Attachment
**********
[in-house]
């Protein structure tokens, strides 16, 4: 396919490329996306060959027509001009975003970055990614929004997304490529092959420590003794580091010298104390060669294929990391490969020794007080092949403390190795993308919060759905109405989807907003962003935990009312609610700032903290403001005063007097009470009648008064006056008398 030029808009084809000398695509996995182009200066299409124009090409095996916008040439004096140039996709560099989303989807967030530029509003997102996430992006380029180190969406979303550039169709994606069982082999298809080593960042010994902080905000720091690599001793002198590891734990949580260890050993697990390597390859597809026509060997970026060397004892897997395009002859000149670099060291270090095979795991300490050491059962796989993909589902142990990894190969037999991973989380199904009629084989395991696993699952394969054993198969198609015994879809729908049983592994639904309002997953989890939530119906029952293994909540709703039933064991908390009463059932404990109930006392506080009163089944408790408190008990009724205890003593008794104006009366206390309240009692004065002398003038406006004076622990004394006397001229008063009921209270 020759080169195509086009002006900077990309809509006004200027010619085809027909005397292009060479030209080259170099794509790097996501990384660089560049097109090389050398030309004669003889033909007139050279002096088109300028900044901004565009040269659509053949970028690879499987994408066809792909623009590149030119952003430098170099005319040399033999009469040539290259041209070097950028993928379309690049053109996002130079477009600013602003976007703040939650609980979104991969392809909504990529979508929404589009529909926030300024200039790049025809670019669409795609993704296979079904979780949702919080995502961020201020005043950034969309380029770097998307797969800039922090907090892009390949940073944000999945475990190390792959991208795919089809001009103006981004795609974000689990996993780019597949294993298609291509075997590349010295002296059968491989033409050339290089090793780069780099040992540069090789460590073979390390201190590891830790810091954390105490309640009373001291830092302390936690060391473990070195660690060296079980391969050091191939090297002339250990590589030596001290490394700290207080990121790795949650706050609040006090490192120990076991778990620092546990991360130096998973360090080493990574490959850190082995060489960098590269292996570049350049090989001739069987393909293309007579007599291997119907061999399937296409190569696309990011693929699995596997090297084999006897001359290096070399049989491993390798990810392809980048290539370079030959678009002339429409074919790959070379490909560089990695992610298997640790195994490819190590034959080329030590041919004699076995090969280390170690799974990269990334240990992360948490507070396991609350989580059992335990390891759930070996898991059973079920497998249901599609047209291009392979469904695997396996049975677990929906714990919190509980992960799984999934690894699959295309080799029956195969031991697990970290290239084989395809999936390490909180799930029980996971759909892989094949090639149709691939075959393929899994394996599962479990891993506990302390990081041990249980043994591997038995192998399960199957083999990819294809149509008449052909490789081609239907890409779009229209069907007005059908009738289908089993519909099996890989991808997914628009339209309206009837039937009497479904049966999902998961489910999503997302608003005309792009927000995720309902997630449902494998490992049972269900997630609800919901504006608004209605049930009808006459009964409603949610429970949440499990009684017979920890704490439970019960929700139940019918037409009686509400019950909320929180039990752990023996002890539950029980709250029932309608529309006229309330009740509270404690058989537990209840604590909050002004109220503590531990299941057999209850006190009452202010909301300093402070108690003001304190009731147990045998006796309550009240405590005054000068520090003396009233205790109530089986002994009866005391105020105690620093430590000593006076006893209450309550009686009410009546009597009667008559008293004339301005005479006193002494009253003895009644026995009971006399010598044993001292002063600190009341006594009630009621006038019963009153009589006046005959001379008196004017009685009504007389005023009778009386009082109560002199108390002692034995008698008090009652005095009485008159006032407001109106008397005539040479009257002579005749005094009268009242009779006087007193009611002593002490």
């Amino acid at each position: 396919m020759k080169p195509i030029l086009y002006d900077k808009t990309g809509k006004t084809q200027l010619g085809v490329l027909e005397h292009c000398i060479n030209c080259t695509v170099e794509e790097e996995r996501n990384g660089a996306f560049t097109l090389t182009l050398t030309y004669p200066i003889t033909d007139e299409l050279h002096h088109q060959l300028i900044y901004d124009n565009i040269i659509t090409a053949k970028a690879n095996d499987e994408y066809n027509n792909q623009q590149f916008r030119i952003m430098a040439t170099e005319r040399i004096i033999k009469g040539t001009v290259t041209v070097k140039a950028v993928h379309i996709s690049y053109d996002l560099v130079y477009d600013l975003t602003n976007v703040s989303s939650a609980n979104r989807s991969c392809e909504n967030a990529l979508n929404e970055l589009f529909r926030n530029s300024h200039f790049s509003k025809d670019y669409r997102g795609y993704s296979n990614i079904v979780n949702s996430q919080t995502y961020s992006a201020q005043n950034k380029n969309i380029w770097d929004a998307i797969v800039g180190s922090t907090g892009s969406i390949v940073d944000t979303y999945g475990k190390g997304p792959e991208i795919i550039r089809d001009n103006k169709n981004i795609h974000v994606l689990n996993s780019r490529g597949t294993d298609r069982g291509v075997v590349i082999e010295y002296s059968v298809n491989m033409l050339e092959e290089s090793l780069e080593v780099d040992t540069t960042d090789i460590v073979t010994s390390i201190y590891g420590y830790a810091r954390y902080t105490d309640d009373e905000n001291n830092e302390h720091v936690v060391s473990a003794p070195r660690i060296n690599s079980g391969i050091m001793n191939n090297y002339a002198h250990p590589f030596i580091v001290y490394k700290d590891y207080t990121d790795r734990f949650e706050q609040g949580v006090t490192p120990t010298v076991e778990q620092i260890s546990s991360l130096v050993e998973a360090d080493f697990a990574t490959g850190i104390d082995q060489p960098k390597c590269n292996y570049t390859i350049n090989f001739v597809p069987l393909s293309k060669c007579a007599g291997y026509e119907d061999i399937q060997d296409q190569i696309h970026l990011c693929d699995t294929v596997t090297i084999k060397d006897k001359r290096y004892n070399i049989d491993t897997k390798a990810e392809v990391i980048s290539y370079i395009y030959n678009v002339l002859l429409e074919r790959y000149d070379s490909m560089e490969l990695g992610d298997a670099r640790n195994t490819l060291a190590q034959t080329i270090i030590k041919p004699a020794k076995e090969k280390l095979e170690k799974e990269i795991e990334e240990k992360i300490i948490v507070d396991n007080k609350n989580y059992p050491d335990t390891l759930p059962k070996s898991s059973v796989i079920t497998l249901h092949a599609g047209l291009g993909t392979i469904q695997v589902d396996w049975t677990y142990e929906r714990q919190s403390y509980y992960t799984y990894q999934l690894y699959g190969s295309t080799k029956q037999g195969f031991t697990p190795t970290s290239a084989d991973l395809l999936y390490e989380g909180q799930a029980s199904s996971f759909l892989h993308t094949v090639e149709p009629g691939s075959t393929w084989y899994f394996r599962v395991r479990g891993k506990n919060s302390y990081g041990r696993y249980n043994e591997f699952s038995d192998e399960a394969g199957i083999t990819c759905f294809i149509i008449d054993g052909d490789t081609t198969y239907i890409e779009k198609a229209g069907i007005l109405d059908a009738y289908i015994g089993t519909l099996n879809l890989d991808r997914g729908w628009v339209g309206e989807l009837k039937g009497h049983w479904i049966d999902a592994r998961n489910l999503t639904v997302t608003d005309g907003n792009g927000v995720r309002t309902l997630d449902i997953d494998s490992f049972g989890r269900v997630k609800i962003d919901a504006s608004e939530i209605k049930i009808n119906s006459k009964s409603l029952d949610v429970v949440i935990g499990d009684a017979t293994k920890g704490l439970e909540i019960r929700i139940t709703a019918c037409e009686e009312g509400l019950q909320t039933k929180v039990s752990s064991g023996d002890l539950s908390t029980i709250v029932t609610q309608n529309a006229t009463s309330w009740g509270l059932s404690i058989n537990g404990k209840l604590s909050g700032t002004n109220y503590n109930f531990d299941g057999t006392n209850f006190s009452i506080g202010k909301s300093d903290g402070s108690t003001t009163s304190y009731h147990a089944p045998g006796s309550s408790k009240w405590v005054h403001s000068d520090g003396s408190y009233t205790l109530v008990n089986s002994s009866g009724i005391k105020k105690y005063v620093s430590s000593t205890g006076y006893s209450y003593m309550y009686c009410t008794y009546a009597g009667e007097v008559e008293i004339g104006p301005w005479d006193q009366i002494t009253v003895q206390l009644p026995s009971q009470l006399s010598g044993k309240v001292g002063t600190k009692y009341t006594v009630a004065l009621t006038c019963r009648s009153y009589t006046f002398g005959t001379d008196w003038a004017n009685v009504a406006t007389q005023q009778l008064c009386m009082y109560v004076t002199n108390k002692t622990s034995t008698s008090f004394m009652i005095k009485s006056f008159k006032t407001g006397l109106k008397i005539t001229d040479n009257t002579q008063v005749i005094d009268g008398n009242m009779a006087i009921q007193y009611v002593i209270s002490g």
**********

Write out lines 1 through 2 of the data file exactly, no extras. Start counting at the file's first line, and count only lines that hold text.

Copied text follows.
[in-house]
């Protein structure tokens, strides 16, 4: 396919490329996306060959027509001009975003970055990614929004997304490529092959420590003794580091010298104390060669294929990391490969020794007080092949403390190795993308919060759905109405989807907003962003935990009312609610700032903290403001005063007097009470009648008064006056008398 030029808009084809000398695509996995182009200066299409124009090409095996916008040439004096140039996709560099989303989807967030530029509003997102996430992006380029180190969406979303550039169709994606069982082999298809080593960042010994902080905000720091690599001793002198590891734990949580260890050993697990390597390859597809026509060997970026060397004892897997395009002859000149670099060291270090095979795991300490050491059962796989993909589902142990990894190969037999991973989380199904009629084989395991696993699952394969054993198969198609015994879809729908049983592994639904309002997953989890939530119906029952293994909540709703039933064991908390009463059932404990109930006392506080009163089944408790408190008990009724205890003593008794104006009366206390309240009692004065002398003038406006004076622990004394006397001229008063009921209270 020759080169195509086009002006900077990309809509006004200027010619085809027909005397292009060479030209080259170099794509790097996501990384660089560049097109090389050398030309004669003889033909007139050279002096088109300028900044901004565009040269659509053949970028690879499987994408066809792909623009590149030119952003430098170099005319040399033999009469040539290259041209070097950028993928379309690049053109996002130079477009600013602003976007703040939650609980979104991969392809909504990529979508929404589009529909926030300024200039790049025809670019669409795609993704296979079904979780949702919080995502961020201020005043950034969309380029770097998307797969800039922090907090892009390949940073944000999945475990190390792959991208795919089809001009103006981004795609974000689990996993780019597949294993298609291509075997590349010295002296059968491989033409050339290089090793780069780099040992540069090789460590073979390390201190590891830790810091954390105490309640009373001291830092302390936690060391473990070195660690060296079980391969050091191939090297002339250990590589030596001290490394700290207080990121790795949650706050609040006090490192120990076991778990620092546990991360130096998973360090080493990574490959850190082995060489960098590269292996570049350049090989001739069987393909293309007579007599291997119907061999399937296409190569696309990011693929699995596997090297084999006897001359290096070399049989491993390798990810392809980048290539370079030959678009002339429409074919790959070379490909560089990695992610298997640790195994490819190590034959080329030590041919004699076995090969280390170690799974990269990334240990992360948490507070396991609350989580059992335990390891759930070996898991059973079920497998249901599609047209291009392979469904695997396996049975677990929906714990919190509980992960799984999934690894699959295309080799029956195969031991697990970290290239084989395809999936390490909180799930029980996971759909892989094949090639149709691939075959393929899994394996599962479990891993506990302390990081041990249980043994591997038995192998399960199957083999990819294809149509008449052909490789081609239907890409779009229209069907007005059908009738289908089993519909099996890989991808997914628009339209309206009837039937009497479904049966999902998961489910999503997302608003005309792009927000995720309902997630449902494998490992049972269900997630609800919901504006608004209605049930009808006459009964409603949610429970949440499990009684017979920890704490439970019960929700139940019918037409009686509400019950909320929180039990752990023996002890539950029980709250029932309608529309006229309330009740509270404690058989537990209840604590909050002004109220503590531990299941057999209850006190009452202010909301300093402070108690003001304190009731147990045998006796309550009240405590005054000068520090003396009233205790109530089986002994009866005391105020105690620093430590000593006076006893209450309550009686009410009546009597009667008559008293004339301005005479006193002494009253003895009644026995009971006399010598044993001292002063600190009341006594009630009621006038019963009153009589006046005959001379008196004017009685009504007389005023009778009386009082109560002199108390002692034995008698008090009652005095009485008159006032407001109106008397005539040479009257002579005749005094009268009242009779006087007193009611002593002490």